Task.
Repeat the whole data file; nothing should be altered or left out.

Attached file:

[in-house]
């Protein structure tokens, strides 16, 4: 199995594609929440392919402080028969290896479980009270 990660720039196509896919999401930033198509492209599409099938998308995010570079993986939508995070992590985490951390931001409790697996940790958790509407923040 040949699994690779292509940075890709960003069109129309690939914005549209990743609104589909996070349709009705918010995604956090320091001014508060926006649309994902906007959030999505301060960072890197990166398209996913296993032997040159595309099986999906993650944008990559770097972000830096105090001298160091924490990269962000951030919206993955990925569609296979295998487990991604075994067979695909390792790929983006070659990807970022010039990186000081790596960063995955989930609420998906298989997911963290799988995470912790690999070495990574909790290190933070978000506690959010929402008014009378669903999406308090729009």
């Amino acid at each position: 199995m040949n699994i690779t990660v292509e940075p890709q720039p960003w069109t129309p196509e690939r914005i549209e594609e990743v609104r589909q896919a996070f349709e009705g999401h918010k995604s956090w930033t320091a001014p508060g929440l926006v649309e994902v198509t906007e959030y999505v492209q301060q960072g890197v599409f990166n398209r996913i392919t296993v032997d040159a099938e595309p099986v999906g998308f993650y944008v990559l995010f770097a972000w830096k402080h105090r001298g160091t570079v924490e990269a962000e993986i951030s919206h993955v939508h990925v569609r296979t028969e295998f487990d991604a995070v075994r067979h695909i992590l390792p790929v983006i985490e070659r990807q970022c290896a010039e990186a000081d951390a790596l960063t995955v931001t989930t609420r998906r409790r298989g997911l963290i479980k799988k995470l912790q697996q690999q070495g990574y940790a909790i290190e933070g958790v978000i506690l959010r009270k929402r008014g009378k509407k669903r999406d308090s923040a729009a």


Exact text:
[in-house]
């Protein structure tokens, strides 16, 4: 199995594609929440392919402080028969290896479980009270 990660720039196509896919999401930033198509492209599409099938998308995010570079993986939508995070992590985490951390931001409790697996940790958790509407923040 040949699994690779292509940075890709960003069109129309690939914005549209990743609104589909996070349709009705918010995604956090320091001014508060926006649309994902906007959030999505301060960072890197990166398209996913296993032997040159595309099986999906993650944008990559770097972000830096105090001298160091924490990269962000951030919206993955990925569609296979295998487990991604075994067979695909390792790929983006070659990807970022010039990186000081790596960063995955989930609420998906298989997911963290799988995470912790690999070495990574909790290190933070978000506690959010929402008014009378669903999406308090729009």
């Amino acid at each position: 199995m040949n699994i690779t990660v292509e940075p890709q720039p960003w069109t129309p196509e690939r914005i549209e594609e990743v609104r589909q896919a996070f349709e009705g999401h918010k995604s956090w930033t320091a001014p508060g929440l926006v649309e994902v198509t906007e959030y999505v492209q301060q960072g890197v599409f990166n398209r996913i392919t296993v032997d040159a099938e595309p099986v999906g998308f993650y944008v990559l995010f770097a972000w830096k402080h105090r001298g160091t570079v924490e990269a962000e993986i951030s919206h993955v939508h990925v569609r296979t028969e295998f487990d991604a995070v075994r067979h695909i992590l390792p790929v983006i985490e070659r990807q970022c290896a010039e990186a000081d951390a790596l960063t995955v931001t989930t609420r998906r409790r298989g997911l963290i479980k799988k995470l912790q697996q690999q070495g990574y940790a909790i290190e933070g958790v978000i506690l959010r009270k929402r008014g009378k509407k669903r999406d308090s923040a729009a």